On Wednesday, the federal government said that state governors were partially to blame for the nation’s soaring poverty rate.
It accused the state’s top officials of favoring the development of urban infrastructure, like airports and bridges, rather than improving the lives of the poor.
Clement Agba, the minister of state for budget and national planning, made these remarks while briefing State House reporters shortly after this week’s Federal Executive Council meeting, which was held at the Aso Rock Villa in Abuja under the chairmanship of President Major General Muhammadu Buhari (ret.).
Agba remarked that 72% of the poor in the country lived in rural areas.
He said the governors essentially run their states from their state capitals, he said. Furthermore, he added the democracy we promote aims to provide the best services to as many people as possible. And even though the majority of our population resides in rural areas, according to demographic data, the governors do not work there.
He urged them to focus on constructing rural roads so that farmers may at least transport their goods to markets.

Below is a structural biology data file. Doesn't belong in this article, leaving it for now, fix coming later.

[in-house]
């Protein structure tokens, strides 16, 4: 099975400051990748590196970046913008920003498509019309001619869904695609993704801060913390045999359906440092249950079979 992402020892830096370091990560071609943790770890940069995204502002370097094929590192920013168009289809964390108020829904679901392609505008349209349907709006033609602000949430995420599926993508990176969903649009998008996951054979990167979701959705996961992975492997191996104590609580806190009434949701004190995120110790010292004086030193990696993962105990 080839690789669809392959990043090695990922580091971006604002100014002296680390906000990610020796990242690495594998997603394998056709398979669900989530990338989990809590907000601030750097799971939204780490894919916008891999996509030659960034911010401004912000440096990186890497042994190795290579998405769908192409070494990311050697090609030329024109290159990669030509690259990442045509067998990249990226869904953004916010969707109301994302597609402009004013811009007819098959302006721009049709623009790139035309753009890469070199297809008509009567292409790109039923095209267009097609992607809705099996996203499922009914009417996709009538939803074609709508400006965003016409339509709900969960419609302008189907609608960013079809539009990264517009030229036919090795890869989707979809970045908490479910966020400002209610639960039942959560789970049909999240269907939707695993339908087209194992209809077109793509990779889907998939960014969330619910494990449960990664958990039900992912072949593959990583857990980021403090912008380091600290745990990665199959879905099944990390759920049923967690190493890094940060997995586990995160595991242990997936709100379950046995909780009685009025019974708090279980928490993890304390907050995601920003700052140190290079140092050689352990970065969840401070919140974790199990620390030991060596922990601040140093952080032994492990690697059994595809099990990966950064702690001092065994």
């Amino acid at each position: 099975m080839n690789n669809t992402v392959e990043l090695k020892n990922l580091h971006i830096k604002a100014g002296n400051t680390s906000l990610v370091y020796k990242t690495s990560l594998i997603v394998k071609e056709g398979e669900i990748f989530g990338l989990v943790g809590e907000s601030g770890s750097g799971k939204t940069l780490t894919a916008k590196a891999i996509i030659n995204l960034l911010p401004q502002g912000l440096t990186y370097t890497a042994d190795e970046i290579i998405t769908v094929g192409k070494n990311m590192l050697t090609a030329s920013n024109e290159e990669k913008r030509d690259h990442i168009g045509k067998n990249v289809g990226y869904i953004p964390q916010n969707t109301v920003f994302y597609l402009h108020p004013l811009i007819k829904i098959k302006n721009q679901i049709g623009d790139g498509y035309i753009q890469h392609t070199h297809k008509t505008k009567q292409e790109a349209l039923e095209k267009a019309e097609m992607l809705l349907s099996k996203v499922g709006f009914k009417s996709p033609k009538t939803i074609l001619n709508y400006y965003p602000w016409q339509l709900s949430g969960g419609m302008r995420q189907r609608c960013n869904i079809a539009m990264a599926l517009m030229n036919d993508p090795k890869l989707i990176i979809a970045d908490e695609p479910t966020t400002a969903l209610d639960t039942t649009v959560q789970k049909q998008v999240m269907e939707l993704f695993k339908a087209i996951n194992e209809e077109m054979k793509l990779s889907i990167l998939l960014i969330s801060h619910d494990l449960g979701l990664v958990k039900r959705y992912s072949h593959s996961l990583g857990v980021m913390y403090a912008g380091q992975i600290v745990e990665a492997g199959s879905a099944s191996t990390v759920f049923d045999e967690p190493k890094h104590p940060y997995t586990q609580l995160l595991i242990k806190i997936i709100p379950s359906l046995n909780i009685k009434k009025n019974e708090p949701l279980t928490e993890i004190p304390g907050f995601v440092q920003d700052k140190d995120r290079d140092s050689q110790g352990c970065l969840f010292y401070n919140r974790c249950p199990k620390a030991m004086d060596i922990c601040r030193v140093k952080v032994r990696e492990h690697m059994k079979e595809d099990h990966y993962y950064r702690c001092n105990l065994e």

Sokoto had the highest level of poverty, followed by the oil-rich state of Bayelsa, according to the minister, who cited the results of a recent survey he conducted throughout the 109 senatorial districts countrywide.
In response, Chris Nehikhare, the commissioner for communication and orientation for the state of Edo, stated that the initiatives taken by the state were intended to reduce resident poverty.
According to the commissioner, the state government organized skill development training to raise residents out of poverty as part of its effort to make life easier for the populace.
He pointed out that according to an index published by a federal government body, Edo ranked seventh among states attempting to eradicate poverty and improve the lives of its citizens, thus the minister was not talking to the state.
According to Mr. Ini Ememobong, Commissioner of Information and Strategy for Akwa Ibom, it is incorrect for the federal government to attribute the country’s rising poverty to state governors.
He asserted that economic policies determine poverty and unemployment in a nation. Therefore, the Federal Government cannot shirk its duty. Adding that to hold state governors accountable for poverty because they have not yet accepted true federalism is merely an indication of a federal government in decline.